Back-to-school should not be a pain in the back
Each year, millions of children return to school struggling under the weight of an overstuffed backpack. Heavy backpacks can put children at risk of injury, according to Dr. Joshua Hyman, orthopedic surgeon at NewYork-Presbyterian Morgan Stanley Children's Hospital.
Hyman offers the following guidelines to help prevent potential back injuries from overweight backpacks:
- A backpack shouldn’t weigh more than 15 per cent of the child’s weight, or about seven pounds for a child who weighs 50 pounds. If textbooks are making the bag too heavy, parents should speak with the teacher — sometimes books can be left at school.
- Children should wear their backpack over both shoulders to spread weight evenly. Alternatively, consider a wheeled backpack.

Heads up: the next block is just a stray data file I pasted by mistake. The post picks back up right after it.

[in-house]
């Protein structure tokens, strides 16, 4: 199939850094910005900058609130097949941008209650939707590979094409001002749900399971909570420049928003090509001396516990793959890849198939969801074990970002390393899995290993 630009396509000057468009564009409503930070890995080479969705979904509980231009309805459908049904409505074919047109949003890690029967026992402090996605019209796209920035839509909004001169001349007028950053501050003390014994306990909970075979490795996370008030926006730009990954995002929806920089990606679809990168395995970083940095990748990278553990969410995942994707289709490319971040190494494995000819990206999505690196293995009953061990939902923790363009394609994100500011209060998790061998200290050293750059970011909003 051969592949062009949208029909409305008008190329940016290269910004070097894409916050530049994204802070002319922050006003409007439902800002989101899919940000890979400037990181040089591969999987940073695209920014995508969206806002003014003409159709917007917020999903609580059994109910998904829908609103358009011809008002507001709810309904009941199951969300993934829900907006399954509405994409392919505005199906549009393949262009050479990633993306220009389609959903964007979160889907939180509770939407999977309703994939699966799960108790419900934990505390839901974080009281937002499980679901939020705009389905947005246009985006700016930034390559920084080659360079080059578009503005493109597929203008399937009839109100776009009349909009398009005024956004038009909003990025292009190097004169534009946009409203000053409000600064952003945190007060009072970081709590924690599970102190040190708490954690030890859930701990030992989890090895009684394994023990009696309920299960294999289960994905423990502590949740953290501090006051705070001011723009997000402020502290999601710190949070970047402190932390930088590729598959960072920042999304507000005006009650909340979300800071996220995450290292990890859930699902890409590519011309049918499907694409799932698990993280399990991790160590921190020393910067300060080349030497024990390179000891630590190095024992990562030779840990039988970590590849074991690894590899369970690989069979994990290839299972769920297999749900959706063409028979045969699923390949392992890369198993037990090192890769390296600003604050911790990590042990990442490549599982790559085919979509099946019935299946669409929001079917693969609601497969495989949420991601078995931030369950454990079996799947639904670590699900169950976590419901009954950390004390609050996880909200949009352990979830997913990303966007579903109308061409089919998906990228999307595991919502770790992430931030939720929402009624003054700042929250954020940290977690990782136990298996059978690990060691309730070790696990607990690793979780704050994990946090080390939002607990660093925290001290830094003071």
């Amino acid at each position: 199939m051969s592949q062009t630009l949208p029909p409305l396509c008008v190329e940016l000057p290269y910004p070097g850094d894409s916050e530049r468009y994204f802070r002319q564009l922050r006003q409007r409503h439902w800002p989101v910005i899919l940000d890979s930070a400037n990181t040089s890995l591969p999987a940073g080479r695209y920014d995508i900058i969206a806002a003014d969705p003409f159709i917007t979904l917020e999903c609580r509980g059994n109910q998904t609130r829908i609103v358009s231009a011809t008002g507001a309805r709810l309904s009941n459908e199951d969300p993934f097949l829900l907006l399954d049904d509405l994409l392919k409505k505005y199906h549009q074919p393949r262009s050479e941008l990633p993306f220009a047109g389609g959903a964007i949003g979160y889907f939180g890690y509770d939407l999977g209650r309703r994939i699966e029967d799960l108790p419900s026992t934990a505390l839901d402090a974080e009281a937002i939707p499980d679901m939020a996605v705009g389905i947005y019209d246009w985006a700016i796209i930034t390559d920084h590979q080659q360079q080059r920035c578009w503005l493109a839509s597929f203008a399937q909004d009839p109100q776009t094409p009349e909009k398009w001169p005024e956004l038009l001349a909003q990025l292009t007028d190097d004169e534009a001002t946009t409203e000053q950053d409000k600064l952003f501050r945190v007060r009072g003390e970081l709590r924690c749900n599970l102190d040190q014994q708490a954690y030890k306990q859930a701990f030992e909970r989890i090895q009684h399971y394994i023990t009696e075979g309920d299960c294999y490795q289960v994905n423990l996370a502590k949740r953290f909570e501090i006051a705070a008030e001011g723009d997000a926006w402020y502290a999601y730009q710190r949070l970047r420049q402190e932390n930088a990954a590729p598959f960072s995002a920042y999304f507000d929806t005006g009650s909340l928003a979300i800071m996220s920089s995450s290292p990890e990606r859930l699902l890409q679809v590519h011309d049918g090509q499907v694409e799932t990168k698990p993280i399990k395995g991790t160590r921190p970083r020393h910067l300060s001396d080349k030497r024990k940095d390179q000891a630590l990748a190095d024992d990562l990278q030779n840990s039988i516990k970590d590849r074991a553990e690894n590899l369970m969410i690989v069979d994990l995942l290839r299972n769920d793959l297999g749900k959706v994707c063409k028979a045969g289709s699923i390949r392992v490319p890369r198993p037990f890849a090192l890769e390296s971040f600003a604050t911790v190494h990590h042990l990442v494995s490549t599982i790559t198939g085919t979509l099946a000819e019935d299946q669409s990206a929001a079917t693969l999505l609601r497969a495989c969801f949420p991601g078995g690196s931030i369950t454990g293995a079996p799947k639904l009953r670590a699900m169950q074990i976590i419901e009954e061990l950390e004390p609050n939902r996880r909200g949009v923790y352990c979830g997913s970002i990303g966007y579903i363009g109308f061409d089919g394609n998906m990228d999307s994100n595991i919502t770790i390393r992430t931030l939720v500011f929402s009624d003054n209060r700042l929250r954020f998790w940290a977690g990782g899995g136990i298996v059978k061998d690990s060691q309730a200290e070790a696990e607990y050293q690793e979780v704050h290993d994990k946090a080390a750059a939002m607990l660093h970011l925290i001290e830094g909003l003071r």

- Be sure that the backpack is the correct size for your child. The backpack should not be wider or longer than the child’s torso, and should not hang more than 4 inches below the waistline. A backpack that hangs too low increases the weight on the shoulders, causing the child to lean forward when walking.
- Be sure that the backpack has wide, padded shoulder straps and a padded back. The shoulder straps should be adjusted so the backpack can be fitted to your child’s body and a padded backing provides increased comfort and protects the child from being injured by the sharp edges on some school supplies.
“Parents should inspect their child’s backpack from time to time. They often carry much more than they should with extra shoes, toys, electronic devices and other unnecessary items,” Hyman said.
If the child experiences persistent pain, parents should consult their pediatrician, who may recommend physical therapy to strengthen the back muscles. Some indicators of trouble include changes in the child’s posture while wearing the backpack, difficulty putting on the backpack, and pain, tingling or red marks.